Discrete Dynamics in Nature and Society

Discrete Dynamics in Nature and Society / 2020 / Article

Research Article | Open Access

Volume 2020 |Article ID 8474715 | https://doi.org/10.1155/2020/8474715

Guo Feng, Song Xinghao, "Bifurcation and Chaos of a Discrete-Time Population Model", Discrete Dynamics in Nature and Society, vol. 2020, Article ID 8474715, 7 pages, 2020. https://doi.org/10.1155/2020/8474715

Bifurcation and Chaos of a Discrete-Time Population Model

Academic Editor: Youssef N. Raffoul
Received26 Mar 2020
Accepted13 Jul 2020
Published06 Aug 2020

Abstract

A Leslie population model for two generations is investigated by qualitative analysis and numerical simulation. For the different parameters a and b in the model, the dynamics of the system are studied, respectively. It shows many complex dynamic behavior, including several types of bifurcations leading to chaos, such as period-doubling bifurcations and Neimark–Sacker bifurcations. With the change of parameters, attractor crises and chaotic bands with periodic windows appear. The largest Lyapunov exponents are numerically computed and can verify the rationality of the theoretical analysis.

1. Introduction

In 1964, Hénon took KAM theorem as the background and found that there was deterministic random behavior in two-dimensional nonintegrable Hamiltonian system, that is claimed Hénon attractor. Ruelle and Takens proposed the concept of “strange attractor,” which promoted the research of Smale horseshoe attractor [1]. Lorenz [2] pointed out that there must be a connection between the inexact recurrence of climate and the inability of long-term weather forecast. It is found that the chaos phenomenon is “extremely sensitive to the initial conditions.” The word “chaos” is formally used by Li and Yorke [3], which is considered as the first formal expression of chaos theory. In [1], an example of horseshoe mapping is given, which opened the mathematical method of studying chaos. Lasota [4] studied the initial value problem of the first order nonlinear partial differential equation of the wormhole model. Brunovsky [5] gave the definition of chaotic mapping.

A single species continuous-time population model is studied by [6] and later studied further by Pearl and Reed [7].

May [8] studied several discrete-time models with a single-species displaying chaotic behavior for certain parameter values. Beddington et al. [9] studied that discrete-time host, parasitoid models show complex dynamic behavior.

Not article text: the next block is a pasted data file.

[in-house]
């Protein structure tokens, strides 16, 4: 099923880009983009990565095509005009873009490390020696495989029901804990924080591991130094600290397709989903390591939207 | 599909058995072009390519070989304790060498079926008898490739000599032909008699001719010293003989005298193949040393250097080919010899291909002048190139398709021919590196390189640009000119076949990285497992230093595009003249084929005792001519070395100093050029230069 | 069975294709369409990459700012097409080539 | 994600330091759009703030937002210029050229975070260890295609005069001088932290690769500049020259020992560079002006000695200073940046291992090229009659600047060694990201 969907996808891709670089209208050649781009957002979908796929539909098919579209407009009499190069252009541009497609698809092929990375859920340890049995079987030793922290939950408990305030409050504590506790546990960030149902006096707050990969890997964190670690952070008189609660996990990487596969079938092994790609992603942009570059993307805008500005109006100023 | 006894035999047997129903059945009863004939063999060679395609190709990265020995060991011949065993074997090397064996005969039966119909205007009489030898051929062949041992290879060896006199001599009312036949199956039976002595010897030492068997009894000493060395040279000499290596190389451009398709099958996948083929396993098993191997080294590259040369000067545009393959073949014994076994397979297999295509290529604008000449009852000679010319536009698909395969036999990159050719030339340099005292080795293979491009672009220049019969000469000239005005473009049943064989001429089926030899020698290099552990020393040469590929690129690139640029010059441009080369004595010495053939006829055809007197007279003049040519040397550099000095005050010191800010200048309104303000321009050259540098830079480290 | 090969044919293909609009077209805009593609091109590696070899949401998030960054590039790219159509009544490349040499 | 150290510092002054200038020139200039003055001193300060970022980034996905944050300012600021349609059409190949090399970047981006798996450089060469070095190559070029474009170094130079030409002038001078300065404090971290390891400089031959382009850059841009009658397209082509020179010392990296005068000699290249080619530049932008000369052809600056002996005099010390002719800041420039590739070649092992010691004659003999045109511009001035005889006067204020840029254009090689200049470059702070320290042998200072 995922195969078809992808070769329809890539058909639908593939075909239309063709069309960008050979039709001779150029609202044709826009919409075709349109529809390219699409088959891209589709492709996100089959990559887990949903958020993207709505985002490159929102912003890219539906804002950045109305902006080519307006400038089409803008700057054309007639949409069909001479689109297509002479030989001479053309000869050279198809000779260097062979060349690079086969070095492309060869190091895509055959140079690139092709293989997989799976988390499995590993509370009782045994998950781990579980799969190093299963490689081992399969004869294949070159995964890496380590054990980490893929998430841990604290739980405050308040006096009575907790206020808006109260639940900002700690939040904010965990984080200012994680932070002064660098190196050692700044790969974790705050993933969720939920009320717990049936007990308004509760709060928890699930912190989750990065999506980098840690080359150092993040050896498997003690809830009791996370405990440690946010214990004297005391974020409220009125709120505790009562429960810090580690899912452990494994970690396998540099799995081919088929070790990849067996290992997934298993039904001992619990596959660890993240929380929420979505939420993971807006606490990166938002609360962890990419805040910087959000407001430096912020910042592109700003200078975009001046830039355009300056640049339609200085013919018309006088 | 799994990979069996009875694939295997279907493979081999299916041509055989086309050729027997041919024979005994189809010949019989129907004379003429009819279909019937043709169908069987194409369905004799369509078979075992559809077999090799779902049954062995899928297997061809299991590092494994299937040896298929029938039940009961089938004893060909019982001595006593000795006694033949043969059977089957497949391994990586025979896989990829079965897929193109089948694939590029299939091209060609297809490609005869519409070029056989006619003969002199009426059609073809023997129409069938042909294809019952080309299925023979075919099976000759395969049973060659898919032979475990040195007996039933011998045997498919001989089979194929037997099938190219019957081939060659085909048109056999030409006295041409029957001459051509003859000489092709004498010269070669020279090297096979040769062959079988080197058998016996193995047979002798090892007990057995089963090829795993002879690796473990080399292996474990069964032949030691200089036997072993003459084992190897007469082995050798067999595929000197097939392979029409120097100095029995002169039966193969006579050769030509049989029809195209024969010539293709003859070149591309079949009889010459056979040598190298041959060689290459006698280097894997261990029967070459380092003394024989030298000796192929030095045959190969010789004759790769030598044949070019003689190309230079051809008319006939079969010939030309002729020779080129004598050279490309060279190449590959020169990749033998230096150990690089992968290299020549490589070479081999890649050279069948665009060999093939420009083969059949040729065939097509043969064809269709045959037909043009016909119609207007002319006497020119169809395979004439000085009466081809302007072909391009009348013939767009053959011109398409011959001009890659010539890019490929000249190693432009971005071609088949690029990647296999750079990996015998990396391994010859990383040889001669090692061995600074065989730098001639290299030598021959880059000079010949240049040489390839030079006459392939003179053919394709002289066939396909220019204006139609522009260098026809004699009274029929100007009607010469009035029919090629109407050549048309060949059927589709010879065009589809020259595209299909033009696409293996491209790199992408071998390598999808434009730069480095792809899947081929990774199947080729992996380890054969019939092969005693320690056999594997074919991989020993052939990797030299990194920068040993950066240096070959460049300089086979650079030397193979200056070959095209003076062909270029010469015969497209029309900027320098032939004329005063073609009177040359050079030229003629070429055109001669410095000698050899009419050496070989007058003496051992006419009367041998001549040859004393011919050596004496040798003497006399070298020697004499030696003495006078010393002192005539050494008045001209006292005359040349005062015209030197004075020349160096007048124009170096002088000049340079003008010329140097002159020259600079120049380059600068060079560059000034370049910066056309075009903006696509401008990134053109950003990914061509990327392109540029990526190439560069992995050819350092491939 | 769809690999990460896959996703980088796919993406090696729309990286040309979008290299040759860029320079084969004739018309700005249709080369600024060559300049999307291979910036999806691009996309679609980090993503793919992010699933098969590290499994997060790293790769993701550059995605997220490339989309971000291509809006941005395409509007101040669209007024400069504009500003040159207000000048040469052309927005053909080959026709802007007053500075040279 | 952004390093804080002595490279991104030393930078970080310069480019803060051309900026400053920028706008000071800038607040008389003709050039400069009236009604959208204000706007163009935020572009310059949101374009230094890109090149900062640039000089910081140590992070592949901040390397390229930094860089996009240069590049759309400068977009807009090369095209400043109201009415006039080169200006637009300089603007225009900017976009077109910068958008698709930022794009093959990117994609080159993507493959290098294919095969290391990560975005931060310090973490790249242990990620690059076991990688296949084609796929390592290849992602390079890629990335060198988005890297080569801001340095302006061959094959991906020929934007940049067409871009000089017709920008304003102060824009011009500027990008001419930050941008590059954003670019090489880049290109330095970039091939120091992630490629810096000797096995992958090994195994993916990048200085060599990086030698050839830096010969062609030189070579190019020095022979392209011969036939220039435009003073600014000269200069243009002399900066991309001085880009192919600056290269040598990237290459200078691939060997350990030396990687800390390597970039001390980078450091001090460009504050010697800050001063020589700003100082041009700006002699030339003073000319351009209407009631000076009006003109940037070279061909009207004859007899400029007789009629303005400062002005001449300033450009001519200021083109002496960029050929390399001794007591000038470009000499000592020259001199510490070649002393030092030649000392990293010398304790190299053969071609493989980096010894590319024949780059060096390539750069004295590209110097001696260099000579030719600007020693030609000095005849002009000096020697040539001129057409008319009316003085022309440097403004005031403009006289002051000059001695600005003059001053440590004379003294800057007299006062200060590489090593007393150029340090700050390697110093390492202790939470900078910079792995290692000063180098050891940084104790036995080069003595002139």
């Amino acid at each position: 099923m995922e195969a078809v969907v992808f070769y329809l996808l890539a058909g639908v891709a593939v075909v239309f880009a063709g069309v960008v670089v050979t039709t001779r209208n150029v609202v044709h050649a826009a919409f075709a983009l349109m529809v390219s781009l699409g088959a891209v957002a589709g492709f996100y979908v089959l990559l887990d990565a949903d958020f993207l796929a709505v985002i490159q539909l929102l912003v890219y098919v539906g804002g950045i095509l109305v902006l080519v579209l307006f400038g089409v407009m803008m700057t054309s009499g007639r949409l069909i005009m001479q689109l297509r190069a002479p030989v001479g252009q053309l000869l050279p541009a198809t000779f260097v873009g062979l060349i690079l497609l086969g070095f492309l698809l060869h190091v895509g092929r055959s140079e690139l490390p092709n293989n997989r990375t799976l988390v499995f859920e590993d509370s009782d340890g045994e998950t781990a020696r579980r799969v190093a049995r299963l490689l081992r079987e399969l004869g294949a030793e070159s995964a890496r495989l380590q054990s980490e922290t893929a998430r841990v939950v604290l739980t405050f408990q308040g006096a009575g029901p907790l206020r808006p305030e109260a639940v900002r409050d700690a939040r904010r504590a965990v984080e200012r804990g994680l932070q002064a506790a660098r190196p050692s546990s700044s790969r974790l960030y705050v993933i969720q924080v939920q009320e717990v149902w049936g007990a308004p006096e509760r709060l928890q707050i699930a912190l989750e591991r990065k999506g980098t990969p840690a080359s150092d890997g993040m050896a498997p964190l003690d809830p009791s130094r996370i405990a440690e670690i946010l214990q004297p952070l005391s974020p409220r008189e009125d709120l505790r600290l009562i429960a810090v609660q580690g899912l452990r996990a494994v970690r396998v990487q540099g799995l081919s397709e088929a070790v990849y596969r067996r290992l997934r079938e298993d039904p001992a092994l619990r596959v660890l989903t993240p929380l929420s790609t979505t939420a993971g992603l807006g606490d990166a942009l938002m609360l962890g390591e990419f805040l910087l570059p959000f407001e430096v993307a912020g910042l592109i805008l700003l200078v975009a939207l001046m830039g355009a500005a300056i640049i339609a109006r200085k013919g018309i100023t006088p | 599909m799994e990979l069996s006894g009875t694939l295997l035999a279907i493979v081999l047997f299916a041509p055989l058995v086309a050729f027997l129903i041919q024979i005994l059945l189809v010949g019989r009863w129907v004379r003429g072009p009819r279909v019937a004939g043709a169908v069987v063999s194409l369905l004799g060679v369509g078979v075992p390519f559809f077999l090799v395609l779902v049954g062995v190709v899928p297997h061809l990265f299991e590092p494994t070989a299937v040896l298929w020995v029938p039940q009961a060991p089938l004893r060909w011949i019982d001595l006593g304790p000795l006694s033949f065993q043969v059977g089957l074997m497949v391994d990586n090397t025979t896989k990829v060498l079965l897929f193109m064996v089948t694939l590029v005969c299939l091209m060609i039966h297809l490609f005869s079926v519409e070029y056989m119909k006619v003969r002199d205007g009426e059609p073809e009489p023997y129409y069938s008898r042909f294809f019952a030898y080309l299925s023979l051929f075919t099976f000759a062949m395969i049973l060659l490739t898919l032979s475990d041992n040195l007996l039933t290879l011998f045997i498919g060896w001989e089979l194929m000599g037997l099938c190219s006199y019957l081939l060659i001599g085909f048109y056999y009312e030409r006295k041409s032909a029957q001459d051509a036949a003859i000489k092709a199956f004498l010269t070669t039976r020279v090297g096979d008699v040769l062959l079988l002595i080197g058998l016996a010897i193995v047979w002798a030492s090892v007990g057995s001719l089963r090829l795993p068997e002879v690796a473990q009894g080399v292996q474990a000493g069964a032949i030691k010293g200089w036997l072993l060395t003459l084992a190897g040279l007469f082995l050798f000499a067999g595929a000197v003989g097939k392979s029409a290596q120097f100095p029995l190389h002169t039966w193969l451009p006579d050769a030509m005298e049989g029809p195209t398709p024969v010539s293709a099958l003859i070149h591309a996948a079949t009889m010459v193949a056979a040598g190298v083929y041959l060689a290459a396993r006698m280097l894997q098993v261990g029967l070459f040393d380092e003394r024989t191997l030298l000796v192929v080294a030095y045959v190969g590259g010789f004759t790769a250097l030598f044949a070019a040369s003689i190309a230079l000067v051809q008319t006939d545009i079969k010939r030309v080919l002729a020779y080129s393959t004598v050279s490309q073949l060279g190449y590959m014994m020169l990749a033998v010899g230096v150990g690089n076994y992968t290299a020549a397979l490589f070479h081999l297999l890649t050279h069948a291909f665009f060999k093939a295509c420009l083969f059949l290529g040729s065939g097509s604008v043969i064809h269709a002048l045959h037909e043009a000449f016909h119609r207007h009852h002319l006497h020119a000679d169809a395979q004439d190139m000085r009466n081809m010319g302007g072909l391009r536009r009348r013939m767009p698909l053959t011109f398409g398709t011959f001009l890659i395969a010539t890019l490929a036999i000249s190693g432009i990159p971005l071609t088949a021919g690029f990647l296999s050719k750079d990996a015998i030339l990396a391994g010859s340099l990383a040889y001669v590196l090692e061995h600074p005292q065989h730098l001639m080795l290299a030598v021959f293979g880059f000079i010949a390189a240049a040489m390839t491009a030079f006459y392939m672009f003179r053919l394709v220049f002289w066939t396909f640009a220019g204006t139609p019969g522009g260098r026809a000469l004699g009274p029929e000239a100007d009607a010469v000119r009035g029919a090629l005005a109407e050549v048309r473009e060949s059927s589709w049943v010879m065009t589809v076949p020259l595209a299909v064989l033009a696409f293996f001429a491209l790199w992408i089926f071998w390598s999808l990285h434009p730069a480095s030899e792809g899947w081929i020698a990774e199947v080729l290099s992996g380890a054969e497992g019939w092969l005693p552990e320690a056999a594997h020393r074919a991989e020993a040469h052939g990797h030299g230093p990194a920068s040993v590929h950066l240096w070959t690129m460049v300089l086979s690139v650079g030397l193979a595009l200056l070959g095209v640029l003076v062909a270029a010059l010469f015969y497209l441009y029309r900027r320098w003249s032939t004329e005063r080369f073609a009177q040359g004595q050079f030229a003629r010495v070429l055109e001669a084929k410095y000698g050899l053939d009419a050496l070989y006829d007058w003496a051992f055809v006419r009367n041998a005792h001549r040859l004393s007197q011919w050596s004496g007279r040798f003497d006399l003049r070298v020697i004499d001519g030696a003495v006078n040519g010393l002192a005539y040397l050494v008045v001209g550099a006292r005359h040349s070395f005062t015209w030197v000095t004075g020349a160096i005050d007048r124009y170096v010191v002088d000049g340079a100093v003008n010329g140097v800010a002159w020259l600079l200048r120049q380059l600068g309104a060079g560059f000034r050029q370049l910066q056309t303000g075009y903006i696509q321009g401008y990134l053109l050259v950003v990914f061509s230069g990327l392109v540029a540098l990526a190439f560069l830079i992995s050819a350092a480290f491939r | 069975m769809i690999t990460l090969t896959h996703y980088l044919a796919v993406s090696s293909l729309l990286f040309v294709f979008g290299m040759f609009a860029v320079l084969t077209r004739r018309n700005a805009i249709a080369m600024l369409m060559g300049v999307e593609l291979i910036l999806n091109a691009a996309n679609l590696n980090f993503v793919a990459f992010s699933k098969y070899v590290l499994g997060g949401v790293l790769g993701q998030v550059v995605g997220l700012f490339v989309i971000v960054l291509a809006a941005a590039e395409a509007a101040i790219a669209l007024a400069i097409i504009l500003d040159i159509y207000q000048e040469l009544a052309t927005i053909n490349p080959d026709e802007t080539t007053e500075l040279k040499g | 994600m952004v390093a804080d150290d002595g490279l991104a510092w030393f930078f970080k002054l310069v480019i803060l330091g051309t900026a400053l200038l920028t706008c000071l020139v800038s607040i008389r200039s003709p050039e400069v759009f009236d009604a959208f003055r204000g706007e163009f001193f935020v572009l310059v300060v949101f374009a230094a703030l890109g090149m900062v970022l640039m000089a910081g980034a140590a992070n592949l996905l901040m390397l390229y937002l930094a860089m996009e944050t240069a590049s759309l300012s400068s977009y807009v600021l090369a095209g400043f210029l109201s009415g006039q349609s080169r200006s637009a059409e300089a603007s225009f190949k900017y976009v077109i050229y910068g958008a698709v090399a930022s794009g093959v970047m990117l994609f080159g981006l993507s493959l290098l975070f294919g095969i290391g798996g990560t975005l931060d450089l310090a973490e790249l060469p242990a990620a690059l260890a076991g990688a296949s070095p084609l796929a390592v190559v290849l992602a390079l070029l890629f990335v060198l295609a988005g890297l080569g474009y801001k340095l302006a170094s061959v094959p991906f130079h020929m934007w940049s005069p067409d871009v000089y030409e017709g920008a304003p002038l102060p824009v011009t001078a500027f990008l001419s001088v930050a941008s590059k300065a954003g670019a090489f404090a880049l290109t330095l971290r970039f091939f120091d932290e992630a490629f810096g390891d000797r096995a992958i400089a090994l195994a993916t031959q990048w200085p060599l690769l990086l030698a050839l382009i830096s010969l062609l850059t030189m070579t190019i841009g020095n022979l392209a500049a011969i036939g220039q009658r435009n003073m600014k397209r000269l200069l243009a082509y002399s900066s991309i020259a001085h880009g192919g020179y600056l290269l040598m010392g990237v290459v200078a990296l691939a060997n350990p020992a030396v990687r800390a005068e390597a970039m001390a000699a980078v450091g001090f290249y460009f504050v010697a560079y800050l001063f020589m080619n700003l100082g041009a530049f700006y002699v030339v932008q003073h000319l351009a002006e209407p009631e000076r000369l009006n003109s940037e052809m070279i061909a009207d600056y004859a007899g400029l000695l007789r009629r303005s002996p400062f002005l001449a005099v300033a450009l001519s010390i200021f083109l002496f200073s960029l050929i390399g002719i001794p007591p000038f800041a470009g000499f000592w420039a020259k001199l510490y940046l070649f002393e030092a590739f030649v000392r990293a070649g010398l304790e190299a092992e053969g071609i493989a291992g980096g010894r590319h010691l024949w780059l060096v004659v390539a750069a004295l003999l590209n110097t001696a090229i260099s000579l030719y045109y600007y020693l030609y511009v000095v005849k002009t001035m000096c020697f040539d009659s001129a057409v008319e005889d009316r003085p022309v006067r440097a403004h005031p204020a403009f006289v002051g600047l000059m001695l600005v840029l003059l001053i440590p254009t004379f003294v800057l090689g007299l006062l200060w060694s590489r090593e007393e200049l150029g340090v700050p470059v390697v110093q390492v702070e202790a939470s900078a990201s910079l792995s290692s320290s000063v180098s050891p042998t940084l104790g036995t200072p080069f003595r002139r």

Leslie [10, 11] introduced an age-structured linear population model. Later, this kind of discrete-time models contain linear or nonlinearity forms, which are called Leslie models. Ugarcovici and Weiss [12] studied the dynamical behavior of Ricker model. This model is described by the two-dimensional mapping :where x and y stand for the density of the first age group and the second age group. a and γa are the group’s initial fertility rates (a, γ > 0), b is the survival rate from the first age group to the second one, and λ is the decay index, λ > 0. In equation (1), the fertility rate monotonically decreases as a function of the total population size, and the fertility decay is exponential. The other mold is the Hassell model. It is described by the two-dimensional mapping :where a and γa are the group’s initial fertility rates, b is the survival rate from the first age group to the second one, and β is the decay index, β > 1. In equation (2), the fertility rate monotonically decreases as a function of the total population size and the fertility decay is polynomial. Guo [13] studied the chaos control of the population model.

For some parameter values, these models admit an ergodic attractor which supports a unique physical probability measure. This physical measure satisfies in the strongest possible sense the population biologist’s requirement for ergodicity in their population models. Wikan and Mjølhus [14] and Ugarcovici and Weiss [12] showed that Ricker mapping and Hassell mapping produce Hénon-like chaotic attractors.

Here, for the different parameters a and b in the model, the dynamics of the system is studied, respectively. It shows many complex dynamic behavior, including several types of bifurcations leading to chaos, such as period-doubling bifurcations and Neimark–Sacker bifurcations. With the change of parameters, attractor crises and chaotic bands with periodic windows appear. The largest Lyapunov exponents are numerically computed and can verify the rationality of the theoretical analysis. Zhu and Zhao [15] studied the dynamic complexity of a host, parasitoid ecological model with the Hassell growth function for the host. Liu and Xiao [16] studied the complex dynamic behaviors of a discrete-time predator-prey system.

In biology or ecology, the complex chaotic behavior of this mapping shows the relationship among the number, birth rate, and survival rate in a population, whether it survives in a balanced state or makes the population develop in disorder or chaos. This research can provide theoretical basis and help for the research in biology or ecology. Through the study of these complex dynamic properties of the population model, it can guide people to make corresponding meaningful work to keep the ecological balance. For example, it is applied in the marine fishing, or in the reproduction and population growth of a certain species in nature.

2. The Nonlinear Hassell Population Model